It was the debate about da boot.
Like almost everything else in Sunday's game, it worked out just fine for the Cowboys.
A boneheaded beginning ended as a funny footnote after Dallas quarterback Dak Prescott said “kick” before he said “defer” when the Cowboys won the opening coin toss before their game against the Rams — thus opening the possibility that the Cowboys might have to kick off to start both halves.
Officials on the field and at the league offices reviewed the episode and decided Prescott had, in fact, said “defer.” And so, the Cowboys ended up getting the ball to start the second half.
No harm, no foul and, frankly, the question of who would receive the second-half kickoff — not revealed to the viewing public until the teams came out to start the third quarter — was pretty much all that passed for drama in this one.
In this key battle between playoff contenders, the Cowboys won 44-21, and had ample opportunity to kick off — a grand total of nine times, in fact: once to start the game, then eight more times after each of their scores.
In case you missed it, here's some more of the good, bad and ugly from around the league on the 15th Sunday of the NFL season:
SIDELINE CAM: The most heavily scrutinized piece of video coming out of Sunday might not be from a missed call, a hard hit or even the Cowboys coin toss. Rather, it could be from the camera of the Patriots employee who filmed the Bengals sideline during Cincinnati's game against Cleveland last week. During its pregame show, Fox Sports revealed the video that shows the confrontation between the Patriots employee, who was supposed to be shooting footage of a New England advance scout, and a Bengals security worker wondering why all the videographer's footage was of the Cincinnati sideline. Patriots coach Bill Belichick, busted previously for video shenanigans, has denied any wrongdoing. The NFL is expected to get to the bottom of the issue this week. Side note: Seven days after the video was shot, New England defeated the Bengals 34-13.
BACKDOOR: There are no meaningless touchdowns in the NFL. Anybody who bet on the Eagles-Redskins game certainly knows this story. With 6 seconds left and the Eagles needing only to prevent a Redskins miracle to seal the victory, they instead scored a touchdown. On the game's last play, Redskins quarterback Dwayne Haskins lost the ball, and Nigel Bradham scooped up the fumble and rambled to the end zone. A four-point lead became a 10-point victory, 37-27, and thus, Philly covered the 5-point spread.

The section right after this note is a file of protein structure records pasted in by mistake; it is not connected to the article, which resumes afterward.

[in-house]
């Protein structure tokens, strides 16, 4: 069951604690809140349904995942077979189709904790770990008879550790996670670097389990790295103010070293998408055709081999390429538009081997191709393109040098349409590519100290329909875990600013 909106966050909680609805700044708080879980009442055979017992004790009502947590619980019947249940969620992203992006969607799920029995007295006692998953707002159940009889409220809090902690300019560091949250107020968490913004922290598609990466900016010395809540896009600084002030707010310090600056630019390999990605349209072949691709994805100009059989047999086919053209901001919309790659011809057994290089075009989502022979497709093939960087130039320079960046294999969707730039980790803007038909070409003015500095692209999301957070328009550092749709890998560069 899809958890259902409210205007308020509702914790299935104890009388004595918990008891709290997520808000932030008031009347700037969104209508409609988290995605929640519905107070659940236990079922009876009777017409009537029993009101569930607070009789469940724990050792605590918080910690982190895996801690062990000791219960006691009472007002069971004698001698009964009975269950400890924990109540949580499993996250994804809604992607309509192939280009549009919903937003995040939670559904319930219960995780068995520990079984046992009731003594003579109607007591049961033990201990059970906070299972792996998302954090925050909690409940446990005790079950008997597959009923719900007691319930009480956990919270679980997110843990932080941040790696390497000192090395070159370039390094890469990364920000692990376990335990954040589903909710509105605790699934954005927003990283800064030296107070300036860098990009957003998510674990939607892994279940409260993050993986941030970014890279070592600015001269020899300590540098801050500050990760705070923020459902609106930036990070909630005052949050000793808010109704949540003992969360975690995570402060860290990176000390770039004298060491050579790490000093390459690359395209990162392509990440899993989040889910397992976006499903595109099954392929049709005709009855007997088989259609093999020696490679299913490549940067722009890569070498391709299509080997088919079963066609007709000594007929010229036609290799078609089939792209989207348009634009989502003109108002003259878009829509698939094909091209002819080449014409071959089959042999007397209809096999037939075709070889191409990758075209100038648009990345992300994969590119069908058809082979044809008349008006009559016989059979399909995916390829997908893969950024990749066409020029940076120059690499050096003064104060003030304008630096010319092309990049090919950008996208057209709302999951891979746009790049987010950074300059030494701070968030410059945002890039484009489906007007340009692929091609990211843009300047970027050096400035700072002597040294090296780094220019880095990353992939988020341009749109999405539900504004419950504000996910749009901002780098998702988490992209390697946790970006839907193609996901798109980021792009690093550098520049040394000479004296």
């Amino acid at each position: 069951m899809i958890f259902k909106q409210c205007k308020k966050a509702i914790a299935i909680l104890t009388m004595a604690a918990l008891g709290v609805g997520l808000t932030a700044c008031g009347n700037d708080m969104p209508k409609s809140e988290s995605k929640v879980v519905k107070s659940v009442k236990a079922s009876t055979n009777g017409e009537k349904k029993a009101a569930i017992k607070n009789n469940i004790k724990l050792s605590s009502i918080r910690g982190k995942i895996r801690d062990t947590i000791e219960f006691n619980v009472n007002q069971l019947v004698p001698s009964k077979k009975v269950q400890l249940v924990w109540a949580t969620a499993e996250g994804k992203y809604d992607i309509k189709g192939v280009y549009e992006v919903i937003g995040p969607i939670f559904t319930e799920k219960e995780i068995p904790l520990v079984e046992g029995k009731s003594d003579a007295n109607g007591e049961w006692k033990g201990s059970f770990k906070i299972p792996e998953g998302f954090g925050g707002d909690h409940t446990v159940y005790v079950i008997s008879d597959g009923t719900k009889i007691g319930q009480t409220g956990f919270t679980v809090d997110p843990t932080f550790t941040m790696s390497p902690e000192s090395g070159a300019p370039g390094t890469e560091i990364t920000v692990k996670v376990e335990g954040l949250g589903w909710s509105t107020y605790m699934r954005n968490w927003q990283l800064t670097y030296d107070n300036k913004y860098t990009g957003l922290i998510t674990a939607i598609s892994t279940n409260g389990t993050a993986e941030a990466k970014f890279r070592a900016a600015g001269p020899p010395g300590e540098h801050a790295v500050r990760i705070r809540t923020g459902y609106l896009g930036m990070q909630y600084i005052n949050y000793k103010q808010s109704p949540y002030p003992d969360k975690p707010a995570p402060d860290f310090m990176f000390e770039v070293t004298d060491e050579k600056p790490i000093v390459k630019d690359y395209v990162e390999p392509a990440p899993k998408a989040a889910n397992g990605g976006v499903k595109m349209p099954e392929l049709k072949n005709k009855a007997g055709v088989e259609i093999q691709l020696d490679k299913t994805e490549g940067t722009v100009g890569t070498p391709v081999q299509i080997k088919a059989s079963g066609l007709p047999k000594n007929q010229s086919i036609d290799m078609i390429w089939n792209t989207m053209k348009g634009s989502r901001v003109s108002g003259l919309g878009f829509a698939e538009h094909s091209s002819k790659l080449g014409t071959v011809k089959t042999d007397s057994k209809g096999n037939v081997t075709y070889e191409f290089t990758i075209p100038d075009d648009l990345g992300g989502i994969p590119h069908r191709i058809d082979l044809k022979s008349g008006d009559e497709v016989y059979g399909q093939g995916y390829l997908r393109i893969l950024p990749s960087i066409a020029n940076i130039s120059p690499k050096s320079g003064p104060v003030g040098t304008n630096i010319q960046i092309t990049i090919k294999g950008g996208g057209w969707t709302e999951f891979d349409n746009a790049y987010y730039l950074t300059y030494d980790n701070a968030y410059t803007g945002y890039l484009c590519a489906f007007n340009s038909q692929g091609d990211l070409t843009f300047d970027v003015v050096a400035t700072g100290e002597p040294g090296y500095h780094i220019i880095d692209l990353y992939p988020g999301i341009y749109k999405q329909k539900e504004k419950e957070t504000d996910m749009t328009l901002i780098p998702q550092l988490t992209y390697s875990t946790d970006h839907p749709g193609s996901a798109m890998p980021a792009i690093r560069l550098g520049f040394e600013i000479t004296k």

BYE-BYE OAKLAND: The final play at the stadium known as the Black Hole was a desperation pass that fell harmlessly to the turf in the end zone. The Raiders blew a 13-point, fourth-quarter lead and lost 20-16 to Jacksonville in their final game at what had long been known as Oakland–Alameda County Coliseum. Oakland's last two games of the season are on the road. Next year, they'll become the Las Vegas Raiders and open play at a $2 billion stadium being built near the Strip.
FOR BETTER AND FOR WORSE: Jameis Winston leads the league in passing — in virtually every category. The Buccaneers' quarterback threw for 458 yards, four touchdowns and one interception in Tampa Bay's 38-17 win over Detroit. Winston now leads the league in passing yardage (4,573), along with completions (342), attempts (554) and, yes, interceptions (24, which are eight more than the next person on the list). The four touchdowns, meanwhile, gave Winston 30 on the season and moved him within three of league leader Lamar Jackson.
HEISMAN UPSTAGED: Baker Mayfield and Kyler Murray both have Heisman Trophies. Only one had Kenyan Drake. The much-anticipated meeting between the last two Heisman winners, who also happened to be the last two No. 1 picks in the draft, who also happened to be teammates at Oklahoma, was upstaged by Drake, the running back who became the first Cardinals player to score four touchdowns since 1993. Drake's four scores gave Arizona a 38-24 victory over Cleveland and gave Murray (219 yards, one TD) bragging rights over Mayfield (247 yards, two TDs). It also helped ensure that Cleveland, one of the offseason's most hyped teams and now 6-8, will not finish over .500.